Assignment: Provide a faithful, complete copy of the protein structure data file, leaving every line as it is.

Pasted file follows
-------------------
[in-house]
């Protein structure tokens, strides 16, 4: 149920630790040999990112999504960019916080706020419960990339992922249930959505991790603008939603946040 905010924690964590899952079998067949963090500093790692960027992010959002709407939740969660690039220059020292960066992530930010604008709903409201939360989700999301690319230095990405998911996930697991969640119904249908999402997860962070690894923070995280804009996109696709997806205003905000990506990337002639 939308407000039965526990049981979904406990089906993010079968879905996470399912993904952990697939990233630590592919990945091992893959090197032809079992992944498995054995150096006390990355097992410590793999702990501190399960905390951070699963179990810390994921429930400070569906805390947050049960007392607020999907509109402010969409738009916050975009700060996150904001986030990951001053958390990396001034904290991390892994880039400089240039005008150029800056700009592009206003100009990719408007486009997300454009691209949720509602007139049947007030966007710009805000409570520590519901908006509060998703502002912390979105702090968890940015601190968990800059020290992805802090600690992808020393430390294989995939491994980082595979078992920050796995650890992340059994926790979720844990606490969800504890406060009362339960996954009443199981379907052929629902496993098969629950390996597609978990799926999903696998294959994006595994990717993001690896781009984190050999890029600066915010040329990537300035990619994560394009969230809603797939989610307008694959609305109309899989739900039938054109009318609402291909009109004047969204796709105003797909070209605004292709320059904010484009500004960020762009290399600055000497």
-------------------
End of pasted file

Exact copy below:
[in-house]
């Protein structure tokens, strides 16, 4: 149920630790040999990112999504960019916080706020419960990339992922249930959505991790603008939603946040 905010924690964590899952079998067949963090500093790692960027992010959002709407939740969660690039220059020292960066992530930010604008709903409201939360989700999301690319230095990405998911996930697991969640119904249908999402997860962070690894923070995280804009996109696709997806205003905000990506990337002639 939308407000039965526990049981979904406990089906993010079968879905996470399912993904952990697939990233630590592919990945091992893959090197032809079992992944498995054995150096006390990355097992410590793999702990501190399960905390951070699963179990810390994921429930400070569906805390947050049960007392607020999907509109402010969409738009916050975009700060996150904001986030990951001053958390990396001034904290991390892994880039400089240039005008150029800056700009592009206003100009990719408007486009997300454009691209949720509602007139049947007030966007710009805000409570520590519901908006509060998703502002912390979105702090968890940015601190968990800059020290992805802090600690992808020393430390294989995939491994980082595979078992920050796995650890992340059994926790979720844990606490969800504890406060009362339960996954009443199981379907052929629902496993098969629950390996597609978990799926999903696998294959994006595994990717993001690896781009984190050999890029600066915010040329990537300035990619994560394009969230809603797939989610307008694959609305109309899989739900039938054109009318609402291909009109004047969204796709105003797909070209605004292709320059904010484009500004960020762009290399600055000497």